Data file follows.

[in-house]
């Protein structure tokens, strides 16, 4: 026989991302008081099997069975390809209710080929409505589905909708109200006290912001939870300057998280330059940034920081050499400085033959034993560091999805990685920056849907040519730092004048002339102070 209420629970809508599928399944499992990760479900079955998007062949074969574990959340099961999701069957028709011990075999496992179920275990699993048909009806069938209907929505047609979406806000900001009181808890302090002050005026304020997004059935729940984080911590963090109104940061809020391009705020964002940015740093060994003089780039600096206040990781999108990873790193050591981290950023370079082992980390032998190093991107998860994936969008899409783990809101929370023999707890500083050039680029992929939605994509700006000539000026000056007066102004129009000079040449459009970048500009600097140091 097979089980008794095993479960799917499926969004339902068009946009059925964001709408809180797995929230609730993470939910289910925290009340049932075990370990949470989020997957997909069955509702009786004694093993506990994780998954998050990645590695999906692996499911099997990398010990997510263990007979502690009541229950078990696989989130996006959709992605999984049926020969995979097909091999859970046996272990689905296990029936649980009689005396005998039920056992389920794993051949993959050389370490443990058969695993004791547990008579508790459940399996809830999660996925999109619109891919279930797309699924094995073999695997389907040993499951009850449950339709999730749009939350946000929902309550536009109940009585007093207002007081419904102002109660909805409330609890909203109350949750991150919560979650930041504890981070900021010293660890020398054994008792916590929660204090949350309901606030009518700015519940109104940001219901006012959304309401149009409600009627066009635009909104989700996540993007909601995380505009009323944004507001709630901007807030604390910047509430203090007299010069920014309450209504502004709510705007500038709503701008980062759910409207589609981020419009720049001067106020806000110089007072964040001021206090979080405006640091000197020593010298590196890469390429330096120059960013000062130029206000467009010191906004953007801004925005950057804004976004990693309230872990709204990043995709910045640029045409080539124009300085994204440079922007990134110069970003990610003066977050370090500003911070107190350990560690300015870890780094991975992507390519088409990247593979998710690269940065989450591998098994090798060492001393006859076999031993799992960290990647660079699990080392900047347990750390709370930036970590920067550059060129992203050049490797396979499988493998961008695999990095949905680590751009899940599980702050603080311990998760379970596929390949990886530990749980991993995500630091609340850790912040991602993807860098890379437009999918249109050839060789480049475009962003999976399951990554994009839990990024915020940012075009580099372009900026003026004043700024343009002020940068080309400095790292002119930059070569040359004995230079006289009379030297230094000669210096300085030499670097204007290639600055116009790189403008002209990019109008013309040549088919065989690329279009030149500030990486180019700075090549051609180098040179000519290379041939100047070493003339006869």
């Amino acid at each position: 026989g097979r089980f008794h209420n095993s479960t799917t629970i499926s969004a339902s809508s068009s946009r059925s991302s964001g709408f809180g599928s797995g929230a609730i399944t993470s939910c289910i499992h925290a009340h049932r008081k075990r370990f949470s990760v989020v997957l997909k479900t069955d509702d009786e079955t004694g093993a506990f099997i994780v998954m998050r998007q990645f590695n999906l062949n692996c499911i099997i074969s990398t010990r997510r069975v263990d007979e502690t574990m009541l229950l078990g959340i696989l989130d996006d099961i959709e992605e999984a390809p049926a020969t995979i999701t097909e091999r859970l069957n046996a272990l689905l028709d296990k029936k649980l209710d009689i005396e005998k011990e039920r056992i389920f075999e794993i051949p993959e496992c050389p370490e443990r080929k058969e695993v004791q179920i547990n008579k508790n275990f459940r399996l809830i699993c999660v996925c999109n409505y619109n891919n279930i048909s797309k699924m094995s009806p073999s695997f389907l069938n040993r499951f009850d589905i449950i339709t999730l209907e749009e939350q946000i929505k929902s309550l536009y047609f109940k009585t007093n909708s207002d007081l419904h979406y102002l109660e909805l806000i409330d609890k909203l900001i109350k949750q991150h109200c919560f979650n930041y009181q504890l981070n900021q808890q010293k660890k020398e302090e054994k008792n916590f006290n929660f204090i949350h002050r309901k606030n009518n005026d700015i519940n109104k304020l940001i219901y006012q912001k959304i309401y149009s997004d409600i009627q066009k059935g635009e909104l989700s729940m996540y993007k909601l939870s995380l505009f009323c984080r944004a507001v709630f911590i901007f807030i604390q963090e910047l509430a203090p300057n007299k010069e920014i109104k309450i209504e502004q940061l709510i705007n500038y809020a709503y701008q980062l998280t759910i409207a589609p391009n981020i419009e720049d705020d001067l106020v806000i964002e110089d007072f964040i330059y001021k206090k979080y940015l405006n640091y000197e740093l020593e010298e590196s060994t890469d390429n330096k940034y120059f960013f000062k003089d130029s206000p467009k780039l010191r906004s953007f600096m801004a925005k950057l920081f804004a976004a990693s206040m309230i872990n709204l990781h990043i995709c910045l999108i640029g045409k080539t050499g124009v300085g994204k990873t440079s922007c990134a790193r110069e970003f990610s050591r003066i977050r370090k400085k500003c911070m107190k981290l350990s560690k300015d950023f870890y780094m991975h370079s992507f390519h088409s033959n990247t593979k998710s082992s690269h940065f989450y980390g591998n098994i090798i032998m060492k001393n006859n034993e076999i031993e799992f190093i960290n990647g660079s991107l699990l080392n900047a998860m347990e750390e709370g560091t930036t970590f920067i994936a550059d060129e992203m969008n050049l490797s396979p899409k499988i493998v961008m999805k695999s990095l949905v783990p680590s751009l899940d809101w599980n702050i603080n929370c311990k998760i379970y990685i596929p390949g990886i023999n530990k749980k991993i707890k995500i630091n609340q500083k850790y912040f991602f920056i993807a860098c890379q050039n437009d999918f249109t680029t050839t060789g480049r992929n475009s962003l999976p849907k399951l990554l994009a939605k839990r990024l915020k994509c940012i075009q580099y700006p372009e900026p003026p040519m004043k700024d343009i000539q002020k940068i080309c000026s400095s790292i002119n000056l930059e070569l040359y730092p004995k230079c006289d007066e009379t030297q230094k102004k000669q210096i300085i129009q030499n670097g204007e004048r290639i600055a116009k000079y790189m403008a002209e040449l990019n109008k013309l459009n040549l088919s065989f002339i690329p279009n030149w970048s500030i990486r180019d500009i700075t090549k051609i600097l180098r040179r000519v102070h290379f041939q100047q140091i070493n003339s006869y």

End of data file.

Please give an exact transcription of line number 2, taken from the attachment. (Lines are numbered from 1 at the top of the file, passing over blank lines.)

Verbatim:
């Protein structure tokens, strides 16, 4: 026989991302008081099997069975390809209710080929409505589905909708109200006290912001939870300057998280330059940034920081050499400085033959034993560091999805990685920056849907040519730092004048002339102070 209420629970809508599928399944499992990760479900079955998007062949074969574990959340099961999701069957028709011990075999496992179920275990699993048909009806069938209907929505047609979406806000900001009181808890302090002050005026304020997004059935729940984080911590963090109104940061809020391009705020964002940015740093060994003089780039600096206040990781999108990873790193050591981290950023370079082992980390032998190093991107998860994936969008899409783990809101929370023999707890500083050039680029992929939605994509700006000539000026000056007066102004129009000079040449459009970048500009600097140091 097979089980008794095993479960799917499926969004339902068009946009059925964001709408809180797995929230609730993470939910289910925290009340049932075990370990949470989020997957997909069955509702009786004694093993506990994780998954998050990645590695999906692996499911099997990398010990997510263990007979502690009541229950078990696989989130996006959709992605999984049926020969995979097909091999859970046996272990689905296990029936649980009689005396005998039920056992389920794993051949993959050389370490443990058969695993004791547990008579508790459940399996809830999660996925999109619109891919279930797309699924094995073999695997389907040993499951009850449950339709999730749009939350946000929902309550536009109940009585007093207002007081419904102002109660909805409330609890909203109350949750991150919560979650930041504890981070900021010293660890020398054994008792916590929660204090949350309901606030009518700015519940109104940001219901006012959304309401149009409600009627066009635009909104989700996540993007909601995380505009009323944004507001709630901007807030604390910047509430203090007299010069920014309450209504502004709510705007500038709503701008980062759910409207589609981020419009720049001067106020806000110089007072964040001021206090979080405006640091000197020593010298590196890469390429330096120059960013000062130029206000467009010191906004953007801004925005950057804004976004990693309230872990709204990043995709910045640029045409080539124009300085994204440079922007990134110069970003990610003066977050370090500003911070107190350990560690300015870890780094991975992507390519088409990247593979998710690269940065989450591998098994090798060492001393006859076999031993799992960290990647660079699990080392900047347990750390709370930036970590920067550059060129992203050049490797396979499988493998961008695999990095949905680590751009899940599980702050603080311990998760379970596929390949990886530990749980991993995500630091609340850790912040991602993807860098890379437009999918249109050839060789480049475009962003999976399951990554994009839990990024915020940012075009580099372009900026003026004043700024343009002020940068080309400095790292002119930059070569040359004995230079006289009379030297230094000669210096300085030499670097204007290639600055116009790189403008002209990019109008013309040549088919065989690329279009030149500030990486180019700075090549051609180098040179000519290379041939100047070493003339006869």